examined in the past make gross errors in what SR says, and then "refute" their misconceptions.
What they can't overturn is the consensus obliviousness to reason.
It has already been thoroughly refuted, but you relativists haven't
listened, and your replies are not substantial.
When fools and idiots make outrageous and clearly incorrect claims, experts are justified in ignoring them. So far you qualify for this,
but I have chosen to humor you, for now.
In a reply to this thread, point me to what you think is the best "refutation" of SR, and I'll look at it a) up to the point a gross
error is made. or b) up to the point it actually shows an
inconsistency in SR ("refutation" is the wrong word, unless it is an experiment).
I will reply in this newsgroup, describing what I find.
[Yes, I expect (a) within the first few minutes of reading, because
that is what has happened previously whenever I have done this sort
of thing. But I'm open to the possibility of (b).]
Consider a distant observer traveling at .867 c ( 𝛾=2 ) relative to the solar system along the line that is collinear with the sun's axis of rotation. As the clockwork solar system spins beneath him, the distant observer peers through his powerfulTom Roberts
Will the earth spiral into the sun? If not, why not?Your challenge was answered in a heartbeat, Tom Roberts. Where did you disappear too. Relativity lives by the gedanken and has now DIED by the gedanken. There exist no empirical experiments for which a myriad of other explanations suffice in addition
Note: Newtonian gravity is not assumed in this paradox. Invariant spacetime curvature is assumed to be the cause of the earth's orbit around the sun.
On Friday, September 1, 2023 at 12:06:42 PM UTC-7, patdolan wrote:
On Friday, September 1, 2023 at 11:49:27 AM UTC-7, Tom Roberts wrote:
This challenge has been open since March, with no takers. It seems that claims "relativity has been refuted" are empty and unsubstantiated. No surprise -- after all, SR is among the best-tested theories we have, and its local Lorentz invariance has become the cornerstone of modern theoretical physics.
If you think you have a "refutation of relativity", or think you can show "an internal inconsistency in relativity", please reply with your claim. I will examine it as described below.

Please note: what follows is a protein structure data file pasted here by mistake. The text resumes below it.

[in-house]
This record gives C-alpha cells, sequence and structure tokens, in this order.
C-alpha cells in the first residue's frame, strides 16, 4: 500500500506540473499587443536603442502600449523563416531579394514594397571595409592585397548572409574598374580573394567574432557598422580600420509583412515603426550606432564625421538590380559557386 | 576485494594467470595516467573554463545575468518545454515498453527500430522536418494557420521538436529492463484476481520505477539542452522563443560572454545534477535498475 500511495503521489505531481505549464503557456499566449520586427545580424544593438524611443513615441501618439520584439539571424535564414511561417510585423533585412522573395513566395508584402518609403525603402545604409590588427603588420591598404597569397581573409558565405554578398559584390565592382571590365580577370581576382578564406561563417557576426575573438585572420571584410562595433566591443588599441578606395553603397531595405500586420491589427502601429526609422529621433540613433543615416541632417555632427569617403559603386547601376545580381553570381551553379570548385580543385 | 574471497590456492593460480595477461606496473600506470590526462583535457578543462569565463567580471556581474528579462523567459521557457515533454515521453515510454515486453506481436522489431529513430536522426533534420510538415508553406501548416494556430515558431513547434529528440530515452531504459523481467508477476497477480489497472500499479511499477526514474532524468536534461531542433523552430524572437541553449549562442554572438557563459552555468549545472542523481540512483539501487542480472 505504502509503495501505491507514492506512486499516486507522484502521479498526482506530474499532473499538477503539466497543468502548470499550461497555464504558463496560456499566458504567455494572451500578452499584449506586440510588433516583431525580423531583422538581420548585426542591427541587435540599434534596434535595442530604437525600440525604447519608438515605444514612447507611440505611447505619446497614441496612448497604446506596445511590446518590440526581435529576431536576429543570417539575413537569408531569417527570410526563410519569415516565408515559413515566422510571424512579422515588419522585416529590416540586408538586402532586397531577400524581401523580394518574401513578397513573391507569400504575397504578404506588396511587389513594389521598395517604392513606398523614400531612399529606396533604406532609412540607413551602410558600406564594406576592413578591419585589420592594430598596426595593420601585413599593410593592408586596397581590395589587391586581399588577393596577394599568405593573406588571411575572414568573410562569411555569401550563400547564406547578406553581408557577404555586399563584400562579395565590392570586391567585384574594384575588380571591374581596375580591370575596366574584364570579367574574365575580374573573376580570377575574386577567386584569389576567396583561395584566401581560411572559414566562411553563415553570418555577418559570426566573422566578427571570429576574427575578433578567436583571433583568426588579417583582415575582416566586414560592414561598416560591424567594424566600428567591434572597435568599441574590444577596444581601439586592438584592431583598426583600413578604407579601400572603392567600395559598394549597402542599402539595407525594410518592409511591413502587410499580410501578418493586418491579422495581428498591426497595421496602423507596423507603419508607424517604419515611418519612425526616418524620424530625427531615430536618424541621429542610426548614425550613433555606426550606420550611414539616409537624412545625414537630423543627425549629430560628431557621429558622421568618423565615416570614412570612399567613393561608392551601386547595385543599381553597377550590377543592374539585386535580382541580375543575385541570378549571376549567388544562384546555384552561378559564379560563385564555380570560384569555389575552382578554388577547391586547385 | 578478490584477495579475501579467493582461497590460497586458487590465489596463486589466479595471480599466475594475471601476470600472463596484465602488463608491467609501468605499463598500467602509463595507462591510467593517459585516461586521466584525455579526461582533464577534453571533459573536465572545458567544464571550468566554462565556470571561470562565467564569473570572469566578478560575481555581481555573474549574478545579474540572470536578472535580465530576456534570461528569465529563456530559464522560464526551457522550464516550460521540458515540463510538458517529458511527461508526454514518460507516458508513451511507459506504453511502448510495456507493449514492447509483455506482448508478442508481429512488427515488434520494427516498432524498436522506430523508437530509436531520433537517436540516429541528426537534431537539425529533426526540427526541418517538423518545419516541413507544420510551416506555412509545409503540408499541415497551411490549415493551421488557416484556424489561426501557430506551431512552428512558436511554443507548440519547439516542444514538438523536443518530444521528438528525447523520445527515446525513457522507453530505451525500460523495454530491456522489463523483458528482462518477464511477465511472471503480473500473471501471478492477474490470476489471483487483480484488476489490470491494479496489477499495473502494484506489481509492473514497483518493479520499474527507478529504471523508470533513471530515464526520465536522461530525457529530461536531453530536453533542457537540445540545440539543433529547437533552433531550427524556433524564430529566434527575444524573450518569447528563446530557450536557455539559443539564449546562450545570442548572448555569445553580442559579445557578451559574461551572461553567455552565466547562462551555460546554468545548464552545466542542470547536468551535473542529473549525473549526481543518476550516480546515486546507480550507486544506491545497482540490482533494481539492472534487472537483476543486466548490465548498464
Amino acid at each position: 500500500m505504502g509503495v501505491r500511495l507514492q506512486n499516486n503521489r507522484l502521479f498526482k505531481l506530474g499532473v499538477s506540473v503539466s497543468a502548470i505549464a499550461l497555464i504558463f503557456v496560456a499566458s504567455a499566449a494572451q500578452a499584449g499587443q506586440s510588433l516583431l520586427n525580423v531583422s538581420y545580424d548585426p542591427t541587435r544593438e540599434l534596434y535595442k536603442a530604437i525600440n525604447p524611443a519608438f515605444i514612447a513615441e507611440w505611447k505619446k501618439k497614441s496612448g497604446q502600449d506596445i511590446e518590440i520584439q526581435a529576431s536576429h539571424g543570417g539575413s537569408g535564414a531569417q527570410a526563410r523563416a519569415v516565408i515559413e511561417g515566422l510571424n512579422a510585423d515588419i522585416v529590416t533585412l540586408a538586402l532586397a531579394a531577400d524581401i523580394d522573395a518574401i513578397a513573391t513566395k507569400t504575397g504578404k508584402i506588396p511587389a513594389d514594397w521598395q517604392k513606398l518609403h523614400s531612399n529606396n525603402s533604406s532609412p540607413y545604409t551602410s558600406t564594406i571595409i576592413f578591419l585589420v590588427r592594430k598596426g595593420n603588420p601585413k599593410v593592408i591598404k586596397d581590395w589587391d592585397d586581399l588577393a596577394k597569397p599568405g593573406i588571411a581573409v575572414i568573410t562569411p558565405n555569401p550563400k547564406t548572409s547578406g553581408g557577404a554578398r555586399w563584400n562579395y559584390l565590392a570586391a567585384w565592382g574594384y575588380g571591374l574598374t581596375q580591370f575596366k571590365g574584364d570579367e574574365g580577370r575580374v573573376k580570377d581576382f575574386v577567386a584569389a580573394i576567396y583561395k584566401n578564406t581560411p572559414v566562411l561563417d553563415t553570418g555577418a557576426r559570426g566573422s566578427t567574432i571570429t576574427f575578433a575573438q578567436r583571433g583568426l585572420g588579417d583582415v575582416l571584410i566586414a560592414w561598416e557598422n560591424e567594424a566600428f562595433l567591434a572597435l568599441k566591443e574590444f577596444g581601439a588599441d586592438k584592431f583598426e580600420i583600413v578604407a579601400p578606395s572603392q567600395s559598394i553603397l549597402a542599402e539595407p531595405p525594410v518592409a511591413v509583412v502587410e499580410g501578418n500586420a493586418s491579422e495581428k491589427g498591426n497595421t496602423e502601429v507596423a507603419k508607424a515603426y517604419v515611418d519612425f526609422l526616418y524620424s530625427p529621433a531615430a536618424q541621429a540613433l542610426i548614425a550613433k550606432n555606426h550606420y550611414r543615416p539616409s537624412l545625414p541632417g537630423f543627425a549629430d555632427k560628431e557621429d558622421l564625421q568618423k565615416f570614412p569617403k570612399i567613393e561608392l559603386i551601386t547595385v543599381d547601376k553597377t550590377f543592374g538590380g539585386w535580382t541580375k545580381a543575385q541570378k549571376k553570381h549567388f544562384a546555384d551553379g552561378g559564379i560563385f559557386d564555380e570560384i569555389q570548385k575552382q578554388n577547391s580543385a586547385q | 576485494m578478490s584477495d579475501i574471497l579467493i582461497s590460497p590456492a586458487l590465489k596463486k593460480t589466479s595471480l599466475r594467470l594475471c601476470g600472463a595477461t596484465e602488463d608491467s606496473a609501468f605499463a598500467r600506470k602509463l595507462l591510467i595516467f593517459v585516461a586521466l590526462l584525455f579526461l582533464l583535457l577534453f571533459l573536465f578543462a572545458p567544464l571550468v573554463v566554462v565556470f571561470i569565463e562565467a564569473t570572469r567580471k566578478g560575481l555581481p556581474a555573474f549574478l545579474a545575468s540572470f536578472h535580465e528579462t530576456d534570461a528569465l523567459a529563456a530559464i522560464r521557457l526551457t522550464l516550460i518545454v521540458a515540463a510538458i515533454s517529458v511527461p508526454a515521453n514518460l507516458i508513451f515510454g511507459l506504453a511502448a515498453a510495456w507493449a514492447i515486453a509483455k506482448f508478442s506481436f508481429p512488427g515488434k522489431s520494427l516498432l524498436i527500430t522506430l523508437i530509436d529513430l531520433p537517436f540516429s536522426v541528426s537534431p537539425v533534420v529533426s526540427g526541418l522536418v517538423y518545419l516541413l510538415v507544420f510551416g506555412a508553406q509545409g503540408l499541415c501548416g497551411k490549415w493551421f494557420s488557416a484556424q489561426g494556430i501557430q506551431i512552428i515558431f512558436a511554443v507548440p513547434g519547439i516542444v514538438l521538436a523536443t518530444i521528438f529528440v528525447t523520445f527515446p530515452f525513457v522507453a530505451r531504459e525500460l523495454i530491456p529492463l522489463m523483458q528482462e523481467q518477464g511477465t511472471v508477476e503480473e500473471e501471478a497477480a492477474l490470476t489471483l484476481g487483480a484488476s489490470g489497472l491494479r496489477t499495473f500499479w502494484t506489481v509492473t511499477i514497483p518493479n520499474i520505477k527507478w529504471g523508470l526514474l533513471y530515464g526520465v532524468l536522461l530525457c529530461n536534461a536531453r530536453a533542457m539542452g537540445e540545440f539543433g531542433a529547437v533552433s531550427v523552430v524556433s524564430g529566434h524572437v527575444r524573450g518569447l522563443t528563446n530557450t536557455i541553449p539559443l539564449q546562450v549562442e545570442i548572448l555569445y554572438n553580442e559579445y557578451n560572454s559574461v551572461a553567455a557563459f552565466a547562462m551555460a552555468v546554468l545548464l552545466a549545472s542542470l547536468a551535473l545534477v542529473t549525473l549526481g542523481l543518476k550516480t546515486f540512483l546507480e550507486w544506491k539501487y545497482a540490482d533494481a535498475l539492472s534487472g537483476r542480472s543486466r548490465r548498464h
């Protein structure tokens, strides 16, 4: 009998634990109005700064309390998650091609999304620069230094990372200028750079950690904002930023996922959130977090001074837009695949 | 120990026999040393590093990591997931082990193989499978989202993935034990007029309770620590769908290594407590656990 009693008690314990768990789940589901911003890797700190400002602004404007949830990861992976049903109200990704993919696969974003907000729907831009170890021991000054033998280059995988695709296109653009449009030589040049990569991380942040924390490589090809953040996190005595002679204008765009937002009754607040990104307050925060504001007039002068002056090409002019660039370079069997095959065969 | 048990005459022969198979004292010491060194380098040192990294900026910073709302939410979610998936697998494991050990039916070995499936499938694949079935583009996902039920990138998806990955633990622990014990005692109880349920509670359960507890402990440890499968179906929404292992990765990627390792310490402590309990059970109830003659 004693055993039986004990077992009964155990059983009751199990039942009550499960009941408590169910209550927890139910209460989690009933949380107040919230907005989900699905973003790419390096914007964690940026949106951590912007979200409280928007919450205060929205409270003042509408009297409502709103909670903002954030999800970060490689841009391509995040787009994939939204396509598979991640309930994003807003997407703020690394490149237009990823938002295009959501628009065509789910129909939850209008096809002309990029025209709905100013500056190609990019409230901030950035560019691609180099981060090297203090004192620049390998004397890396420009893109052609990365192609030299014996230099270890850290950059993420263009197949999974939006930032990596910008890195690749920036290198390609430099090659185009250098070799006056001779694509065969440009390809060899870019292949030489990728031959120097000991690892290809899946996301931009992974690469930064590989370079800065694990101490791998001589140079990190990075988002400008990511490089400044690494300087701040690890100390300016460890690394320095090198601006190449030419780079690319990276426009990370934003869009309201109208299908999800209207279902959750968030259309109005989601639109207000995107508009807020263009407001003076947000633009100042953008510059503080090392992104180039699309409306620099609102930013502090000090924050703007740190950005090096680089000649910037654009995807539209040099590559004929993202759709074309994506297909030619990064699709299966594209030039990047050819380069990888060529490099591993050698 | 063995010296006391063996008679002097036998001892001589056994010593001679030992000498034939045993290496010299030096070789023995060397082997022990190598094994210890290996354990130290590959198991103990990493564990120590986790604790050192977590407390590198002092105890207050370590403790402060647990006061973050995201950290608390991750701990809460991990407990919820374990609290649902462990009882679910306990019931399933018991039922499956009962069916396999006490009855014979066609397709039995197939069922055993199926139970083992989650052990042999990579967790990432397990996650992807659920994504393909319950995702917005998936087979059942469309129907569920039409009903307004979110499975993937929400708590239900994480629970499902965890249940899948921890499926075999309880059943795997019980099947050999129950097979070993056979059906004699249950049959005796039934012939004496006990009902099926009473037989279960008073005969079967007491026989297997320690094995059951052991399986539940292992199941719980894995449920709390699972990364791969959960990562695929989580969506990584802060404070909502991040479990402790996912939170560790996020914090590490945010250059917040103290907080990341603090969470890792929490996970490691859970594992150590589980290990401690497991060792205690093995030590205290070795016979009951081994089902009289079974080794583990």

Tom Roberts
telescope at Big Ben in London. In accordance with special relativity, and after taking relativistic doppler into account, the distant observer measures Big Ben's little hand to make one revolution for every two revolutions of his own wristwatch's littleOn 3/2/23 12:52 PM, Tom Roberts wrote:
On 3/1/23 11:10 PM, Laurence Clark Crossen wrote:
On Wednesday, March 1, 2023 at 8:54:45 PM UTC-8, Tom Roberts
wrote:
On 3/1/23 1:21 PM, Laurence Clark Crossen wrote:Many people have already been able to do so.
It doesn't take more than High School algebra to refuteThen why has nobody been able to do so?
relativity.
Then you should be able to point me to at least one of them. I will "listen" (read documents) up to the point it is clearly a waste of my time.
Be aware that it is not possible to "refute" a theory without first understanding it. All cases of such "refutations" that I have
examined in the past make gross errors in what SR says, and then "refute" their misconceptions.
What they can't overturn is the consensus obliviousness to reason.
It has already been thoroughly refuted, but you relativists haven't >> listened, and your replies are not substantial.
When fools and idiots make outrageous and clearly incorrect claims, experts are justified in ignoring them. So far you qualify for this, but I have chosen to humor you, for now.
In a reply to this thread, point me to what you think is the best "refutation" of SR, and I'll look at it a) up to the point a gross error is made. or b) up to the point it actually shows an inconsistency in SR ("refutation" is the wrong word, unless it is an experiment).
I will reply in this newsgroup, describing what I find.
[Yes, I expect (a) within the first few minutes of reading, because that is what has happened previously whenever I have done this sort
of thing. But I'm open to the possibility of (b).]
Consider a distant observer traveling at .867 c ( 𝛾=2 ) relative to the solar system along the line that is collinear with the sun's axis of rotation. As the clockwork solar system spins beneath him, the distant observer peers through his powerfulTom Roberts
to, as Mitch might put it, gamma math.Will the earth spiral into the sun? If not, why not?
Note: Newtonian gravity is not assumed in this paradox. Invariant spacetime curvature is assumed to be the cause of the earth's orbit around the sun.Your challenge was answered in a heartbeat, Tom Roberts. Where did you disappear too. Relativity lives by the gedanken and has now DIED by the gedanken. There exist no empirical experiments for which a myriad of other explanations suffice in addition
Consider a distant observer traveling at .867 c ( 𝛾=2 ) relative to the solar system along the line that is collinear with the sun's axis of rotation... In his inertial frame of reference the earth's orbital velocity is only half the velocitynecessary to keep the earth in stable orbit...
Invariant spacetime curvature...
Will the earth spiral into the sun?